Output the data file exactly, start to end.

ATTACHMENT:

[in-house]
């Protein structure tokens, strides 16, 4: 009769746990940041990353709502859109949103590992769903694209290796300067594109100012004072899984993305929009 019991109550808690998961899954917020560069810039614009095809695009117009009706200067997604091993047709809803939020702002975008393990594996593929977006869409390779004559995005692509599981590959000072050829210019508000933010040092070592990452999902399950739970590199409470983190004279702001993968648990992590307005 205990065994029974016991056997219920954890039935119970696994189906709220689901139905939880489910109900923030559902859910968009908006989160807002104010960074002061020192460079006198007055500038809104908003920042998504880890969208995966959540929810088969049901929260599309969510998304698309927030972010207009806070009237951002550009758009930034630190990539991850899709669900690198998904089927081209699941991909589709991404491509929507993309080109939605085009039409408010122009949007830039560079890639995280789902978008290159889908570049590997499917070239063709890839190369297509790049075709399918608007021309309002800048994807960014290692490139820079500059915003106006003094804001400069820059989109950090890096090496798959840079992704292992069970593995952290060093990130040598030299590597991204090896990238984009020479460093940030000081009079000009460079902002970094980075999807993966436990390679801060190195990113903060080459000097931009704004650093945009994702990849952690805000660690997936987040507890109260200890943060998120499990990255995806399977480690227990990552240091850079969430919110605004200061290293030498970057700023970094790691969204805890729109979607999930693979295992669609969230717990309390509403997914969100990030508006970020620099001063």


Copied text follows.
[in-house]
């Protein structure tokens, strides 16, 4: 009769746990940041990353709502859109949103590992769903694209290796300067594109100012004072899984993305929009 019991109550808690998961899954917020560069810039614009095809695009117009009706200067997604091993047709809803939020702002975008393990594996593929977006869409390779004559995005692509599981590959000072050829210019508000933010040092070592990452999902399950739970590199409470983190004279702001993968648990992590307005 205990065994029974016991056997219920954890039935119970696994189906709220689901139905939880489910109900923030559902859910968009908006989160807002104010960074002061020192460079006198007055500038809104908003920042998504880890969208995966959540929810088969049901929260599309969510998304698309927030972010207009806070009237951002550009758009930034630190990539991850899709669900690198998904089927081209699941991909589709991404491509929507993309080109939605085009039409408010122009949007830039560079890639995280789902978008290159889908570049590997499917070239063709890839190369297509790049075709399918608007021309309002800048994807960014290692490139820079500059915003106006003094804001400069820059989109950090890096090496798959840079992704292992069970593995952290060093990130040598030299590597991204090896990238984009020479460093940030000081009079000009460079902002970094980075999807993966436990390679801060190195990113903060080459000097931009704004650093945009994702990849952690805000660690997936987040507890109260200890943060998120499990990255995806399977480690227990990552240091850079969430919110605004200061290293030498970057700023970094790691969204805890729109979607999930693979295992669609969230717990309390509403997914969100990030508006970020620099001063």